Monday, Dec 7 at noon, 6050 ISR-Thompson
Daniel Eisenberg, "Healthy Minds Network: Mental Health among College-Age Populations"
a PSC Research Project [ARCHIVE DISPLAY]
Investigator: John Bound
The purpose of the proposed research is two-fold. First, it will explore the potential validity of using various types of health measures to explain labor market behavior as individuals near normal retirement age. Results from this work will then be incorporated into a structural model of retirement behavior. Data will come from the ongoing Health and Retirement Study (HRS). The upcoming availability of physical performance measures on the HRS provides an excellent opportunity to accomplish the first goal, and the Study contains precisely the variables needed to model the labor force behavior of older workers.
The proposed structural model addresses the interplay between health, financial resources, and labor market behavior in the later part of working life. We propose to use well-specified longitudinal economic models to analyze how health status and economic factors jointly affect labor force behavior as workers approach retirement age, with particular focus on the choices people make when their health declines. Our work can be distinguished from the work being done by other economists in a number of important respects: first, much of our work will focus on the appropriate measurement of health; second, we will distinguish between various labor market choices older workers can make including job change (to accommodate health limitations) and applying for disability insurance.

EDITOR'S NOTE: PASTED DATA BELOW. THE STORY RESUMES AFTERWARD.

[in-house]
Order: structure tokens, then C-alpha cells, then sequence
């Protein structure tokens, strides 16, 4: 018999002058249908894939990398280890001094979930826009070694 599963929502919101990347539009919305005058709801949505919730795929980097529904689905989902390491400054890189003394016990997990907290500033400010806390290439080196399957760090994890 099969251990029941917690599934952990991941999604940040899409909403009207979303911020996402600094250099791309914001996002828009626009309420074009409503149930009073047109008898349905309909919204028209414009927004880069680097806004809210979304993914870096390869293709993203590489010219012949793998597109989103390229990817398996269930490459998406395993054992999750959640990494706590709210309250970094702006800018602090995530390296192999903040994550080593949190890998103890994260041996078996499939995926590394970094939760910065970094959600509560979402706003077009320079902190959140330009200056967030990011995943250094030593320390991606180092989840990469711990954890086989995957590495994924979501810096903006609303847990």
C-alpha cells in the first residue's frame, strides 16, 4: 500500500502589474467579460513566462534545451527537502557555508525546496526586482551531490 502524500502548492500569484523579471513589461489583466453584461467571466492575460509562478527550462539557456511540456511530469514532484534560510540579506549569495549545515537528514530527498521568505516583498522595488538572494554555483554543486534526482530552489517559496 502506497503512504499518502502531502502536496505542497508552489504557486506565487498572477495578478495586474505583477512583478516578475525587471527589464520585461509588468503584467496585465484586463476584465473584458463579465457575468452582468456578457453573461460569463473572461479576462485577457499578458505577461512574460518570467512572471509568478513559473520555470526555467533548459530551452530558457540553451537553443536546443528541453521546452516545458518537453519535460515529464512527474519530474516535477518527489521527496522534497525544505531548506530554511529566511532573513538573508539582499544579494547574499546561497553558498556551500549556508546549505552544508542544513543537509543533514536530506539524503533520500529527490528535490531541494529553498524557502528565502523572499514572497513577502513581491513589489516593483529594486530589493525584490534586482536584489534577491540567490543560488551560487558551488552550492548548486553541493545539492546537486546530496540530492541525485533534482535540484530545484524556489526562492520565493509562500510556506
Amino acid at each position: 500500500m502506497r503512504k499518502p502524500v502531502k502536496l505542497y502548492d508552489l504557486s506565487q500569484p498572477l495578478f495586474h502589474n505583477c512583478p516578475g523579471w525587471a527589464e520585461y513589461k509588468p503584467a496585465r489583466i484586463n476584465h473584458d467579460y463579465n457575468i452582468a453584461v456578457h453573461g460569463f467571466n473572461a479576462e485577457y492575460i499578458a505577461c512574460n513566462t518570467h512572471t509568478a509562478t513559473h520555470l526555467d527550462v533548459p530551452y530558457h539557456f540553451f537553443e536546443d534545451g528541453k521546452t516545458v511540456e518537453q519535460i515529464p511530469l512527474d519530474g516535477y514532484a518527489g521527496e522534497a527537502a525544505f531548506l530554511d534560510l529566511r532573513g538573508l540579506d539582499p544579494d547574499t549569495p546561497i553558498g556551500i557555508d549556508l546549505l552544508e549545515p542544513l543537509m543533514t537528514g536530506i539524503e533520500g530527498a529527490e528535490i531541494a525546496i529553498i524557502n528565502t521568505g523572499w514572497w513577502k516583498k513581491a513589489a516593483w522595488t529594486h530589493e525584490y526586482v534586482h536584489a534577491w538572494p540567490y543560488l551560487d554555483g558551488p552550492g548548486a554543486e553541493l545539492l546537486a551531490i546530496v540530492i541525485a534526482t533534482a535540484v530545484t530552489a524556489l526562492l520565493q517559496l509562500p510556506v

We intend the proposed research to serve several important functions. First, it should improve understanding of labor force behavior as people age, by tying together two important but hitherto largely separate lines of research: research on the effects of health and of economic factors, respectively, on retirement behavior. In doing so, it should provide timely evidence on the possible behavioral and fiscal effects of changes in such programs as Social Security, disability insurance, and Medicare. In addition, our findings should provide additional information on the quality and uses of the detailed health and economic data available in the HRS and help quantify the possible limitations of using less detailed datasets.
Relevance for Public Health: The proposed research has the potential to influence, at a very fundamental level, the way that researchers measure health when studying behavior. It will also provide important evidence on the effects of various possible reforms of the Social Security System on the well being of those who near retirement age in poor health.
|Funding:||National Institute on Aging (2 R01 AG017579)|
Funding Period: 09/30/2006 to 08/31/2010
Country of Focus: USA
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